This page is an account of one English visitor to a synagogue in 1721. As you can see, he was bewildered by the men keeping their hats on, no kneeling, calling out to get a pinch of snuff, worshipers coming in an hour, two and more late, the disharmony between some praying, some singing [prayers], and some talking of business.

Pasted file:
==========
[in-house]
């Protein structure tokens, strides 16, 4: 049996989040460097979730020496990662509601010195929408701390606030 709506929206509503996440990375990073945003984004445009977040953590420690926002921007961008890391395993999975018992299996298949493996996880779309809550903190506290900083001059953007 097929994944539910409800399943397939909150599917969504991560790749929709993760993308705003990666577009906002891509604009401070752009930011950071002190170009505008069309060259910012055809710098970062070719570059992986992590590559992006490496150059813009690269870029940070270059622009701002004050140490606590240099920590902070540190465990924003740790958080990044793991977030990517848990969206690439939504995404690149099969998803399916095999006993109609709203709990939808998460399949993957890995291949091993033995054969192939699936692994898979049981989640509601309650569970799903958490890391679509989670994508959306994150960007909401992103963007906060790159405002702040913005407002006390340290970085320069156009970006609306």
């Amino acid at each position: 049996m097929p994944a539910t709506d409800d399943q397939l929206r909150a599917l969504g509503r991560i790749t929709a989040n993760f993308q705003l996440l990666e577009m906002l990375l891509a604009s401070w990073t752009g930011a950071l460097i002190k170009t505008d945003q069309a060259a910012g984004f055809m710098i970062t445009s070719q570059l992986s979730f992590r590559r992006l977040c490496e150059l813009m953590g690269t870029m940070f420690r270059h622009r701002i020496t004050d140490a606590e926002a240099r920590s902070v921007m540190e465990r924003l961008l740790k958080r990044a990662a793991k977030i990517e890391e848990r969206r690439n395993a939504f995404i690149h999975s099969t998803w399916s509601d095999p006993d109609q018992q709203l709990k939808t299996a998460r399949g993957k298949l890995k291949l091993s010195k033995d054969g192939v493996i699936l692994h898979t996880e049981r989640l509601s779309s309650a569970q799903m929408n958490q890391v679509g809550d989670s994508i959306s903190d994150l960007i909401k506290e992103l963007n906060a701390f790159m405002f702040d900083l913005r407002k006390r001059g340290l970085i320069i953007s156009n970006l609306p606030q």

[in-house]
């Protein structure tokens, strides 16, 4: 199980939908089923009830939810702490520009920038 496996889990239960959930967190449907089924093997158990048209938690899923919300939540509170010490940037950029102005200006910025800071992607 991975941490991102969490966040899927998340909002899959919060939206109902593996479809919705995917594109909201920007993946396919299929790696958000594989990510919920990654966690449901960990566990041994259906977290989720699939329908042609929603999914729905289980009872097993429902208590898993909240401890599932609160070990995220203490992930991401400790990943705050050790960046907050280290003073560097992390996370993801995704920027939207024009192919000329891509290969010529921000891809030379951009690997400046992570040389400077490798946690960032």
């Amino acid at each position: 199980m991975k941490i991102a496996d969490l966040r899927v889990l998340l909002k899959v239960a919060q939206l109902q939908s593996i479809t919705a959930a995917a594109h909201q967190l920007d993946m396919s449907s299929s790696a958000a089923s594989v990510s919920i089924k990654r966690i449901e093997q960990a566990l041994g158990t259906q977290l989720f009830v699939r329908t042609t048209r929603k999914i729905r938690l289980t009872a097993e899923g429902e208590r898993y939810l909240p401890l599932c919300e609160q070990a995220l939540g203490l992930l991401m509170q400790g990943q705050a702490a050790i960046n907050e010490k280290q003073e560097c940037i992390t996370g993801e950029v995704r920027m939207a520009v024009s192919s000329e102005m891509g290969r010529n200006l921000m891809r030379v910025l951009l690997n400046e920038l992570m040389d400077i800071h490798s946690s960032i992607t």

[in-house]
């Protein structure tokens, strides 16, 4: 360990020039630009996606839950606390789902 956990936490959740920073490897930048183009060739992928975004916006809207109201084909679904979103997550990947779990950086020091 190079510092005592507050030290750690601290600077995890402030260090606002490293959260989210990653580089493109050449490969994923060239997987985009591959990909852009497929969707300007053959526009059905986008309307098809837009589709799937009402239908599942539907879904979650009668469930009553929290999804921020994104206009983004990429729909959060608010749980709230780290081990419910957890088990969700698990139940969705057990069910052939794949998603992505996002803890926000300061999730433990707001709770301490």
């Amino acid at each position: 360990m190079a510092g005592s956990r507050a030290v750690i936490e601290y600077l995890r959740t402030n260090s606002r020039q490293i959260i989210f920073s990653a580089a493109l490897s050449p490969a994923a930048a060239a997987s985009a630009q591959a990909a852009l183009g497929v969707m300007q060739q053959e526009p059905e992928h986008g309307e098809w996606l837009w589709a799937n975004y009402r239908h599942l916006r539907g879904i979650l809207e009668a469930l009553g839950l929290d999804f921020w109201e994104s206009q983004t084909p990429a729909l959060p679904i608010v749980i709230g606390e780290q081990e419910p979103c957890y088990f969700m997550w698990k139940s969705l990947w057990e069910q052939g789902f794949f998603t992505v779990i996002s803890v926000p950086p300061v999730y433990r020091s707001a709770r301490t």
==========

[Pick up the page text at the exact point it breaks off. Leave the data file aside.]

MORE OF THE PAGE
Note the expression "he [who held the Torah] sat him down on his A----se with his Hat on his Head." "A----se" is, of course, "Arse." In 1721 the word was not yet the vulgarity it is today, (hence its use in a text like this), but was already emerging as an impolite word - hence the modest use of hyphens. In the prior century, in many texts the word was used normally and not considered particularly vulgar at all. But as David Crystal writes (The Story of English in 100 Words), as polite euphemisms for buttocks increased, primarily in the 18th century, the rudeness level of this word increased.